A photo of 3 suitcases waiting to be shipped ahead

Checking your luggage on an airline flight has gotten more expensive in the past year, and the fee for multiple bags can add hundreds of dollars to your travel tab. In addition to the cost, there's the hassle of dragging your gear through the airport, and the suspense of waiting for it at the carousel after you land.

If you need to check a third bag or an overweight or oversize item like a golf bag or skis, the price and aggravation factor rise accordingly. 

A growing number of companies will take care of your luggage for you, and your possessions will be waiting for you when you check in to your hotel, home rental, or in the case of your kids, their college dorm or summer camp. The costs of their services can vary widely. It's often more expensive, although new entrants are bringing the price down. Depending on what you're hauling, you may even save a little money.

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So when should you pay someone else to schlep your stuff? Generally speaking, when it could spell the difference between an uneventful journey and a trip from hell.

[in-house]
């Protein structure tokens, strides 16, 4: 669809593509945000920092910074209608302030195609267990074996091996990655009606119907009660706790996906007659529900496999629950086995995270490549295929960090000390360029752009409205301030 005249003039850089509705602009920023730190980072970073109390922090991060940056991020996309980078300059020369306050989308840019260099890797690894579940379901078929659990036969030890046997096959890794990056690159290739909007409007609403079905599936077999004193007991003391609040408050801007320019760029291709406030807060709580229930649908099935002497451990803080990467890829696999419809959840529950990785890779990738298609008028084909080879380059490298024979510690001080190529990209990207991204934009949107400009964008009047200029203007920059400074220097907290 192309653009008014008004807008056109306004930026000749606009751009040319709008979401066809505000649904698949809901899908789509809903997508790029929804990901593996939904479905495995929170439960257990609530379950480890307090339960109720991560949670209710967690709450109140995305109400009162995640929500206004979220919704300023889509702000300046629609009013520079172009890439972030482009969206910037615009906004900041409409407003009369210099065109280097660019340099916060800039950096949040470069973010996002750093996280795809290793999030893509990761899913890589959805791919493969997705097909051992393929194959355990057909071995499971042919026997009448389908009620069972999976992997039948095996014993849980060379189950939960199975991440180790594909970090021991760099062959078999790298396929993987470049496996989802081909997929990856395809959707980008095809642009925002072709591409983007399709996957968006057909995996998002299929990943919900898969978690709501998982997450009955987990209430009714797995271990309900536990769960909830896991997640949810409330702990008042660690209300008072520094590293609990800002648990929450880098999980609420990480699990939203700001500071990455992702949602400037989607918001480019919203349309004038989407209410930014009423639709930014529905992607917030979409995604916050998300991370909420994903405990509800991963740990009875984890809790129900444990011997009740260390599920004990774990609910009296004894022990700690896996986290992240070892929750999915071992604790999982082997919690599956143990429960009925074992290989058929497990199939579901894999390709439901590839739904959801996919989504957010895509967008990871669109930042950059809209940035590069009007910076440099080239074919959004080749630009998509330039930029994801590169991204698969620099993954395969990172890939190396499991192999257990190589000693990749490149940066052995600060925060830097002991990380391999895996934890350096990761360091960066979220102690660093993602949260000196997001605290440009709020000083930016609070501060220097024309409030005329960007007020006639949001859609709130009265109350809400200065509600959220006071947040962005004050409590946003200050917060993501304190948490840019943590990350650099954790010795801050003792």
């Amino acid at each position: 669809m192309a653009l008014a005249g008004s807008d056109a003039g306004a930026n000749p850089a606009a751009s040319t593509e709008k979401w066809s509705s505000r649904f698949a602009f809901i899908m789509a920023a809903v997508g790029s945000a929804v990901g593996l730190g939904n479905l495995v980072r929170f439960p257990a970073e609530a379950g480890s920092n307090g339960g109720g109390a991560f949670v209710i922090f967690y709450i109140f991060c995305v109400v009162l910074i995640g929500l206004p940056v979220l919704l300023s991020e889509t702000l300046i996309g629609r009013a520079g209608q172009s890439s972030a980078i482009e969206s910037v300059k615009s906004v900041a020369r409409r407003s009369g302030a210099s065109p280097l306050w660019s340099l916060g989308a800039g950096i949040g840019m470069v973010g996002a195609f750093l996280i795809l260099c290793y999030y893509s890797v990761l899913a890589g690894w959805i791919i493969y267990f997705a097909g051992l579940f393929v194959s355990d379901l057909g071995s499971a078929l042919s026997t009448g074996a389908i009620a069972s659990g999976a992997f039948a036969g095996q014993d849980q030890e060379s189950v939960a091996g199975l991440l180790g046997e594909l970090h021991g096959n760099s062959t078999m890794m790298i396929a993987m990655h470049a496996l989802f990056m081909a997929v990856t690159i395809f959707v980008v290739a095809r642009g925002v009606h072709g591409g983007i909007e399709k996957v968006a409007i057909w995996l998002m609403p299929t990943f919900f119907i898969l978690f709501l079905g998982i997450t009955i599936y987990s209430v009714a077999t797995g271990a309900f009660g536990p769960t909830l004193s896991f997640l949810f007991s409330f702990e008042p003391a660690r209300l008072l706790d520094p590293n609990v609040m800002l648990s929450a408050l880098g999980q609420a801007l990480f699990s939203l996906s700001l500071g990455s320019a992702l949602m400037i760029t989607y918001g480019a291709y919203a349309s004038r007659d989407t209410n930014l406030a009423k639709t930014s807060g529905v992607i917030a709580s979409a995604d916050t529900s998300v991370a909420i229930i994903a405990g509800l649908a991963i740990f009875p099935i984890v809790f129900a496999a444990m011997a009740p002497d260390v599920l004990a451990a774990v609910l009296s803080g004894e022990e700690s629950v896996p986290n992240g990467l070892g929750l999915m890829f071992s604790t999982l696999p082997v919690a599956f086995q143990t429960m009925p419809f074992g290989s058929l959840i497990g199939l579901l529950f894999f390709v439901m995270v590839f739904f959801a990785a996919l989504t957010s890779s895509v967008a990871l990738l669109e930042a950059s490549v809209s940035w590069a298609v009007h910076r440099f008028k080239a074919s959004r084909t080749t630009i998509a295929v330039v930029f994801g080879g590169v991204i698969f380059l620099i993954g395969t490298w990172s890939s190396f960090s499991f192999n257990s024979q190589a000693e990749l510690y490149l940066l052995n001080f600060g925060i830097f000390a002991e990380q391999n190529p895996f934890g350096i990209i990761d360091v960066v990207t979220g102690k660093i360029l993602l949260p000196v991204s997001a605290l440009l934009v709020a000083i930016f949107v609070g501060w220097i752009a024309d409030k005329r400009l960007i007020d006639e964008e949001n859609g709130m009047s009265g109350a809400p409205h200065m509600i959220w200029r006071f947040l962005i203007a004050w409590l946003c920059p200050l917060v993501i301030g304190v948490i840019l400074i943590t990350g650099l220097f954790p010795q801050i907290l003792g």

“It can be worth the extra money if you’re transporting something valuable or that you can’t easily bring home,” says Shannon McMahon, editor at the expert travel site SmarterTravel. Others may simply go for the advantages of traveling light, or to protect their bag from getting mauled by airport handlers. 

However, if you’re a last-minute packer, these services might not be for you; in order to guarantee that your bag will arrive when you do, you’ll need to ship it several days in advance.

To decide, first familiarize yourself with the players and be clear about what you’re getting: Prices are pegged to the delivery speed and the level of customer service you want.

Depending on which shipper you use, the charge to ship one bag ranges from $19.99 for a carry-on size bag on a short trip to more than $200 for one-day delivery and door-to-door pickup and delivery. (At most airlines, the minimum charge to check luggage on a domestic flight is now $30 for the first bag and $40 for a second; if your bag is over 50 pounds, or over the standard size, it will cost at least $100 to check.) And keep in mind that some hotels may charge a fee for accepting or storing a large item. 

Here, the lowdown on what companies offer and when it might make the most sense to use them.
 

Luggage Specialists

It’s not hard to find them: Most have the word “luggage”  in their name. Luggage Forward is a large one that's been in business for a while. Others in this league include Luggage Concierge, Luggage Free, and Luggage Club.